When the wave of democratization reaches all the way into the Himalayan hinterlands, people can bet on its power to transform the world. The latest nation to embrace democracy is the mountain kingdom of Bhutan, an isolated agricultural nation between India and China that has been ruled by an absolute monarch since the days of the British raj. Interestingly, the impetus for this radical shift came not from the Bhutanese but apparently from the king himself:
The king of the Himalayan state of Bhutan announced the end of a century of absolute royal rule yesterday with the publication of a draft constitution to establish a multiparty democracy.
King Jigme Singye Wangchuck said that by the end of the year his 700,000 subjects would be given the right to elect two houses of parliament, whose members would be empowered to impeach the monarch by a two-thirds vote.
While the National Assembly has had the impeachment power since 1998, King Jigme’s sudden and radical shift towards multiparty democracy will probably take his subjects by surprise. Most of them had little or no contact with foreigners at all until five years ago, when Jigme opened the country up to tourists for the first time. They’ve only had widespread telephone service for a few years, and their first Internet access points just came on line four years ago. If a country could be described as isolated in today’s era of globalization, Bhutan would fit the bill.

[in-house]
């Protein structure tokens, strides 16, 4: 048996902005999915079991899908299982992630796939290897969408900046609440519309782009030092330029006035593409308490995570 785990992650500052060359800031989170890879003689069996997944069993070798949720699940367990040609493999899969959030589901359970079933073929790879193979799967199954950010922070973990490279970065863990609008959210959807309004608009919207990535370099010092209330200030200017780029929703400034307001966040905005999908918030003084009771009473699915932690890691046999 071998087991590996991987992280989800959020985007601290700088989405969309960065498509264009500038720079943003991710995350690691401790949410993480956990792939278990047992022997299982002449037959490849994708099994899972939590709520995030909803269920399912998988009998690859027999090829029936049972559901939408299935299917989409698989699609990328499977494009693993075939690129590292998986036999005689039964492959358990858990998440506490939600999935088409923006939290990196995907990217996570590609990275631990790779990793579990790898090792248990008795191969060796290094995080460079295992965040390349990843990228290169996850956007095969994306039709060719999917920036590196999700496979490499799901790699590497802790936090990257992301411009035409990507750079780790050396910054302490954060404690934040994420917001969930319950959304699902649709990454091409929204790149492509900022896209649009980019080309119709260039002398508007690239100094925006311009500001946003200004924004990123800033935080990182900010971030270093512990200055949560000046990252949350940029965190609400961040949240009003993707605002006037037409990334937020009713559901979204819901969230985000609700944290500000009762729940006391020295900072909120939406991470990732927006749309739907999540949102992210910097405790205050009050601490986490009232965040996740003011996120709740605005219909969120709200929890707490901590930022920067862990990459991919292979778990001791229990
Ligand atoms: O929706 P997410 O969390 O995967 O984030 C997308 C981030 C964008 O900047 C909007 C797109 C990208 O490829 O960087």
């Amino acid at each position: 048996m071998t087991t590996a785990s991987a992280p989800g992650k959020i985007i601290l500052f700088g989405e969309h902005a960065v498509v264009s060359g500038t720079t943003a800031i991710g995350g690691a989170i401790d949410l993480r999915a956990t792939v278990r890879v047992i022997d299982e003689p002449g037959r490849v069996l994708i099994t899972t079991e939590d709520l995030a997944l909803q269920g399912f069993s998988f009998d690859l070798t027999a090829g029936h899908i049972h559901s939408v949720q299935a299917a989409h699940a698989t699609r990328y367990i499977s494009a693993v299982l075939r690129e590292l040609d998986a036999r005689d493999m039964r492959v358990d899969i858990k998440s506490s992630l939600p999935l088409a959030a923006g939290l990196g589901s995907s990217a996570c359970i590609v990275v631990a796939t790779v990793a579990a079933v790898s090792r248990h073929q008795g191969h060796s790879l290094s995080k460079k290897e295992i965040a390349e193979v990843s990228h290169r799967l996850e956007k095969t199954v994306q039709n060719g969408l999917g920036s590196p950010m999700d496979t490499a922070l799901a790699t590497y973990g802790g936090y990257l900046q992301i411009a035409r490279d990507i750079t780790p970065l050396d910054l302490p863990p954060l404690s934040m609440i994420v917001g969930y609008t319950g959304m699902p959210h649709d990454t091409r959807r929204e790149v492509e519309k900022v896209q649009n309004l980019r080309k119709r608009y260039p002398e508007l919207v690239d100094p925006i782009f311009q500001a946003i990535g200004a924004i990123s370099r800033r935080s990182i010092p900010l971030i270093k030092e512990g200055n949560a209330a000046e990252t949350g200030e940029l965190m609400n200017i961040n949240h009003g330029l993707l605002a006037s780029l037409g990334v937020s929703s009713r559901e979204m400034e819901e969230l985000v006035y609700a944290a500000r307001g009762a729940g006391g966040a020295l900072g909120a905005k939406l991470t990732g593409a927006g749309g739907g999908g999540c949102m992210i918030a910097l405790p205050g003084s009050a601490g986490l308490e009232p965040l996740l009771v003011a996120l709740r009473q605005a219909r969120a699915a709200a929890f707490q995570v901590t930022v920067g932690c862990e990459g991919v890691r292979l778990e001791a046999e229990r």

And yet even its absolute monarch sees the writing on the wall for tyranny, no matter how benevolent. We may have started the most potent political movement in Asia since Mao wrote his Little Red Book — and this movement could bring peace to an entire continent once it runs its course.